Chrome to have 500+ extensions by weekend. Chrome for Mac gaining extension support as well.

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by Mike
Posted December 10th, 2009 at 6:41 am

chrome-logoAre you an plugin person? Users of Firefox no doubt know about and/or use one or many of the countless plugins available for Mozilla’s mobile crawler. Everything from easily finding torrents to listing email messages in the browser title bar can be had with these browser add-ons. On the Google/Chrome side, end users have been clamoring for plugins (“extensions” on Google’s side) since the browsers release a little over a year ago. As is customary, Google has been working at break neck pace, though it doesn’t always seem that way. But that’s all water under the bridge as they say because Google officially announced and released “extensions” for Chrome.

For the grand unveiling, 300 extensions were primed and ready for consumer consumption with today’s total to eclipse 500. So they’re moving fast — very fast. Should Mozilla and Firefox be worried? In a nutshell, they should at least be checking over their shoulder every couple of hours. You see, Google’s extensions are more or less simple web pages shrunk down and formatted to fit whatever icon/page/or pop-up the develop chooses. The benefit of course is small footprint and minimal impact on browser speed. One other crucial point to mention is that the installation of extensions in Chrome does not require a restart of the browser — something that has always bugged me about Firefox. In regards to speed, I’m sure it’s something Firefox power users will appreciate as we all know how sluggish FF can get when it’s bags are full of plugins all vying for some one-on-one time with your processor.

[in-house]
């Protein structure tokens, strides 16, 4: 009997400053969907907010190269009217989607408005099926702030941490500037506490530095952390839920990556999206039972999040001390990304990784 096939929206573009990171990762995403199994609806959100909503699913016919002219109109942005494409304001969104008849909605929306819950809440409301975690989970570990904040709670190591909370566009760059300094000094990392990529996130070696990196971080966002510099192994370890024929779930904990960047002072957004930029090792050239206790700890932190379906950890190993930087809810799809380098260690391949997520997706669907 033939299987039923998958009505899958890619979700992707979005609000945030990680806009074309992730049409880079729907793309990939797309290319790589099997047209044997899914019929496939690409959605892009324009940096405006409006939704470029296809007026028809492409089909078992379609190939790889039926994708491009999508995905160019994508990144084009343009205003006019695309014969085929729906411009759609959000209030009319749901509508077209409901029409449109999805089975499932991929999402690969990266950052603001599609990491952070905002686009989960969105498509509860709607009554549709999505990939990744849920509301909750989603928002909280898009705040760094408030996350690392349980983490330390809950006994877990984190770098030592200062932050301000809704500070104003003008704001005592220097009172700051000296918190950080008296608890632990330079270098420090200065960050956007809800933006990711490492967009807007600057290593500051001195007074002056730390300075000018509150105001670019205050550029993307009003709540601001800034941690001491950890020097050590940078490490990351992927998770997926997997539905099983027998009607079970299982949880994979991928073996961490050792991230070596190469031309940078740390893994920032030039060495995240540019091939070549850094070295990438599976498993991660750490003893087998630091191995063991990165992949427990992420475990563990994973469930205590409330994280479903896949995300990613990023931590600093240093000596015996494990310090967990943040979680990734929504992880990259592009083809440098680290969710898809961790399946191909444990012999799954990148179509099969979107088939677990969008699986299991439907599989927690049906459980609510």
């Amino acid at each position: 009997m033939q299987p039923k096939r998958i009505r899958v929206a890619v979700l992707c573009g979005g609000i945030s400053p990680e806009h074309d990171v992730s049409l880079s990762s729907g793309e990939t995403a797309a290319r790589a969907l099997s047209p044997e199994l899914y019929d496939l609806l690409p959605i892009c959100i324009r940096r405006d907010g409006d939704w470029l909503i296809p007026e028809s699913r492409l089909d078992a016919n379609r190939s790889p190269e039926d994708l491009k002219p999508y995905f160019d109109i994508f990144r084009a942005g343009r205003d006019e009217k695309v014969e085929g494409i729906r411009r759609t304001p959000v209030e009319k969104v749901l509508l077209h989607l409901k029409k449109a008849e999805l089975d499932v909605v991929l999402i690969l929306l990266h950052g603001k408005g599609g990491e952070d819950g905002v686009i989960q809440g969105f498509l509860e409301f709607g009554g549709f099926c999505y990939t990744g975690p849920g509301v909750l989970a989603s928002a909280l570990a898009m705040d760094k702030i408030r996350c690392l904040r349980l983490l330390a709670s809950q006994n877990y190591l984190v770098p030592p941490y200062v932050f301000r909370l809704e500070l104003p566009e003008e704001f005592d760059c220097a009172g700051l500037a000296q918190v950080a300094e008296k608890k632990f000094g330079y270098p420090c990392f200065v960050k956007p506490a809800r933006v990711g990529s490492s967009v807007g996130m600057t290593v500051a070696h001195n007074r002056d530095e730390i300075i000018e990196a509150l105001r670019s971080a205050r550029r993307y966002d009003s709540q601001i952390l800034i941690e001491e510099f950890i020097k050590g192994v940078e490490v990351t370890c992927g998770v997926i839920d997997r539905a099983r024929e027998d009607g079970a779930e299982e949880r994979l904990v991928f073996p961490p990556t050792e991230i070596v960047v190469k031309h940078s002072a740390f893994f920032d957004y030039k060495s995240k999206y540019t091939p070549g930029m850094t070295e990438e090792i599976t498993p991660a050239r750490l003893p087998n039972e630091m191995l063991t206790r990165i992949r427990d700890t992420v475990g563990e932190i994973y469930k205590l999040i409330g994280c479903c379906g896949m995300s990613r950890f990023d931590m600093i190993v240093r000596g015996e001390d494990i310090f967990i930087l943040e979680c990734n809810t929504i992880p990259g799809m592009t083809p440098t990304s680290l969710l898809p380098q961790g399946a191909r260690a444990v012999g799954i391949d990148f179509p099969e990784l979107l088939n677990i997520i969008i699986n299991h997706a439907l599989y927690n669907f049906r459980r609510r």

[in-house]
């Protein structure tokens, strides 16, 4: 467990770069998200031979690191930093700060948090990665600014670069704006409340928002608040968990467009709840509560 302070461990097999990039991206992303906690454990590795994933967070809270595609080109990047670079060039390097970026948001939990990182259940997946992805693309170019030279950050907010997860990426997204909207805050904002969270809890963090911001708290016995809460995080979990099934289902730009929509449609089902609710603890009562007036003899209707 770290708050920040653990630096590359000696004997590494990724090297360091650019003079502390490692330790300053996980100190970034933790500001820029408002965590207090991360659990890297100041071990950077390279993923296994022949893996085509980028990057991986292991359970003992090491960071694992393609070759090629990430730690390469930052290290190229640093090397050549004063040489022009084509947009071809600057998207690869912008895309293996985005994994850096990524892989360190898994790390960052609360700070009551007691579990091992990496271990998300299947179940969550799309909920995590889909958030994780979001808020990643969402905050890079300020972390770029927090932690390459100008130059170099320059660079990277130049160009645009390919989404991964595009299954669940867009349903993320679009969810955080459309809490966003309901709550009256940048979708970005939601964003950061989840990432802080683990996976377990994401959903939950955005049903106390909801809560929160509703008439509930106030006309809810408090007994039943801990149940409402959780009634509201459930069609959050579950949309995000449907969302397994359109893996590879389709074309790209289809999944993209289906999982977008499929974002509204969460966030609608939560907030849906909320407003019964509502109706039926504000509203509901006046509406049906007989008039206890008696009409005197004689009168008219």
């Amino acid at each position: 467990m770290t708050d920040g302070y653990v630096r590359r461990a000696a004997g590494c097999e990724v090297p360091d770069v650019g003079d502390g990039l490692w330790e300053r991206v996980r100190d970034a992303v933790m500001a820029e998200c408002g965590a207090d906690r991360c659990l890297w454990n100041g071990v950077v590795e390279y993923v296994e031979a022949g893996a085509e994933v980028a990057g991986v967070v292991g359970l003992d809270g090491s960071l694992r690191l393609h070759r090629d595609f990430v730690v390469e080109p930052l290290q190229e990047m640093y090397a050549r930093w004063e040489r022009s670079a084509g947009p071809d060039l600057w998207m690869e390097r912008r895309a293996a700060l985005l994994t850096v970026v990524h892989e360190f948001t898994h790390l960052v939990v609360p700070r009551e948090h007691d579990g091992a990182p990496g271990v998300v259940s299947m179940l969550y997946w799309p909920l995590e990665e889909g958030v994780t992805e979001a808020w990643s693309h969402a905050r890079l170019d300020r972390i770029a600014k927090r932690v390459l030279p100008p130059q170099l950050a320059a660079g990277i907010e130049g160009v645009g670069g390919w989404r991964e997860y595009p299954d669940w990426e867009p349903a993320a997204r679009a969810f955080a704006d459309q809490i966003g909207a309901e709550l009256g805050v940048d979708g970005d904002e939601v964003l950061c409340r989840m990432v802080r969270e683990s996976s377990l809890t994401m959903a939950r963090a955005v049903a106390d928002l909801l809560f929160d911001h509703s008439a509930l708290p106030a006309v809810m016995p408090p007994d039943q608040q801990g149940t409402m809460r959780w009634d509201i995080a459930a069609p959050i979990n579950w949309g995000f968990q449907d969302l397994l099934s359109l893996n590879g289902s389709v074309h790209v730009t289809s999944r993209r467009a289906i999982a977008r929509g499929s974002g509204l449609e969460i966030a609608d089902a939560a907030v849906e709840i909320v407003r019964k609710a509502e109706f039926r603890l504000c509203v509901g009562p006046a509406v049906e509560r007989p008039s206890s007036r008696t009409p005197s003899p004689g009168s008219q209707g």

What’s the state of affairs for Mac users? I mean, it did take an extra long time for said users to get their own “official/beta” product. According to one software engineer, Erik Kay, extensions for Mac will go live by “this weekend” — now that’s more like it. One thing to note however is that extensions for Mac will only be available for the time being on the developer channel of Chrome — not the beta channel. Even still, that last month or two of using developer builds of Chrome Mac was pretty painless and uneventful for me. Uneventful in the sense that I didn’t have any problems. As always though, if you’re a “beginner” in this whole computer world, maybe sticking to the Chrome beta for a while longer is your best bet.

One slightly humorous thing to highlight is that Chromium (the open source core that Chrome is comprised of) for Mac developer builds already feature extension support. When the browser was going through the inner confines of Google software engineer cubicles and offices, somewhere along the way the ability to install extensions was turned off. It’s still fully supported to run them, it’s just that you’re presented with a greyed-out box if you try to install an extension at the moment. But there’s a super easy way to enable the Chrome extension install button if you simply can’t wait until Friday.

Now that you’ve had a few days to spend with Google’s new Chrome for Mac baby, how do you like it? I’ve received a few tweets so far that several aren’t too impressed by it. That’s understandable when comparing it against Firefox and Safari both of which have a much larger feature set and are just as fast if not faster. But give it a little time folks. Chrome 1.0 was fast. Well, we thought it was until we saw charts comparing Chrome 1, 2, and 3. The point is, it will take a little bit longer to truly wring out the performance and features for the Mac version. But if Chrome for Mac can become anything like it’s Windows counterpart, the wait will be well worth it. Feel the same?
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One ResponseLeave a comment
  • Paul OFlaherty
    December 10, 2009 at 10:50 am
    Reply

    The addition of extensions such as GreaseMetal (GreaseMonkey for Chrome) is what will truly bring Chrome into the realm of usefulness that currently stops me from jumping the Firefox shark

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